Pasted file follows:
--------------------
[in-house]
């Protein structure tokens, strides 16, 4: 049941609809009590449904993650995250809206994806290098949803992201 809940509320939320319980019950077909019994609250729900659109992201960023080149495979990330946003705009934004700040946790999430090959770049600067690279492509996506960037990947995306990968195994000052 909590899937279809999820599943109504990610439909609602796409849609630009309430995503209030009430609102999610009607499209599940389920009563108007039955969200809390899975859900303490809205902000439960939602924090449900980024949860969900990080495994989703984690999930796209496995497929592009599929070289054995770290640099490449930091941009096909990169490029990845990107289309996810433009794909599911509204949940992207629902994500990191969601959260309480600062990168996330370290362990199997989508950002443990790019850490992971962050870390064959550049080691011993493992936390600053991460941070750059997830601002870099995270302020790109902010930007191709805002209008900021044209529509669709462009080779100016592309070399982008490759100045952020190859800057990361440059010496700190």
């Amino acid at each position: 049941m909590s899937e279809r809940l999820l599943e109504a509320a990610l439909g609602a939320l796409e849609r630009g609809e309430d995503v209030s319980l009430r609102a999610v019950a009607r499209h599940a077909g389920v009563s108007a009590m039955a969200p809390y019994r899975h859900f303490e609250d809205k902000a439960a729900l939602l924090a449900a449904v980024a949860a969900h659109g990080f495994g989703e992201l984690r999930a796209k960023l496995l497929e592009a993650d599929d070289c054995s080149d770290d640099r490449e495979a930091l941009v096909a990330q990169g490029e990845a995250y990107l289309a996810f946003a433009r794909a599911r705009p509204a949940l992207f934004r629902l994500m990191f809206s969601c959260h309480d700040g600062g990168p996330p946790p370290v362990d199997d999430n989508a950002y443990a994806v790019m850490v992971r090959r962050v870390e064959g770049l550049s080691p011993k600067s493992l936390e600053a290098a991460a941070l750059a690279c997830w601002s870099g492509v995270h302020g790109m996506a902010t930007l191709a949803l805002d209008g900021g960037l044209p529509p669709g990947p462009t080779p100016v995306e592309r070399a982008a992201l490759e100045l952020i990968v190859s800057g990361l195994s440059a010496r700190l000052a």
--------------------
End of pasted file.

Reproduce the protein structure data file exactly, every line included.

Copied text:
[in-house]
């Protein structure tokens, strides 16, 4: 049941609809009590449904993650995250809206994806290098949803992201 809940509320939320319980019950077909019994609250729900659109992201960023080149495979990330946003705009934004700040946790999430090959770049600067690279492509996506960037990947995306990968195994000052 909590899937279809999820599943109504990610439909609602796409849609630009309430995503209030009430609102999610009607499209599940389920009563108007039955969200809390899975859900303490809205902000439960939602924090449900980024949860969900990080495994989703984690999930796209496995497929592009599929070289054995770290640099490449930091941009096909990169490029990845990107289309996810433009794909599911509204949940992207629902994500990191969601959260309480600062990168996330370290362990199997989508950002443990790019850490992971962050870390064959550049080691011993493992936390600053991460941070750059997830601002870099995270302020790109902010930007191709805002209008900021044209529509669709462009080779100016592309070399982008490759100045952020190859800057990361440059010496700190």
């Amino acid at each position: 049941m909590s899937e279809r809940l999820l599943e109504a509320a990610l439909g609602a939320l796409e849609r630009g609809e309430d995503v209030s319980l009430r609102a999610v019950a009607r499209h599940a077909g389920v009563s108007a009590m039955a969200p809390y019994r899975h859900f303490e609250d809205k902000a439960a729900l939602l924090a449900a449904v980024a949860a969900h659109g990080f495994g989703e992201l984690r999930a796209k960023l496995l497929e592009a993650d599929d070289c054995s080149d770290d640099r490449e495979a930091l941009v096909a990330q990169g490029e990845a995250y990107l289309a996810f946003a433009r794909a599911r705009p509204a949940l992207f934004r629902l994500m990191f809206s969601c959260h309480d700040g600062g990168p996330p946790p370290v362990d199997d999430n989508a950002y443990a994806v790019m850490v992971r090959r962050v870390e064959g770049l550049s080691p011993k600067s493992l936390e600053a290098a991460a941070l750059a690279c997830w601002s870099g492509v995270h302020g790109m996506a902010t930007l191709a949803l805002d209008g900021g960037l044209p529509p669709g990947p462009t080779p100016v995306e592309r070399a982008a992201l490759e100045l952020i990968v190859s800057g990361l195994s440059a010496r700190l000052a």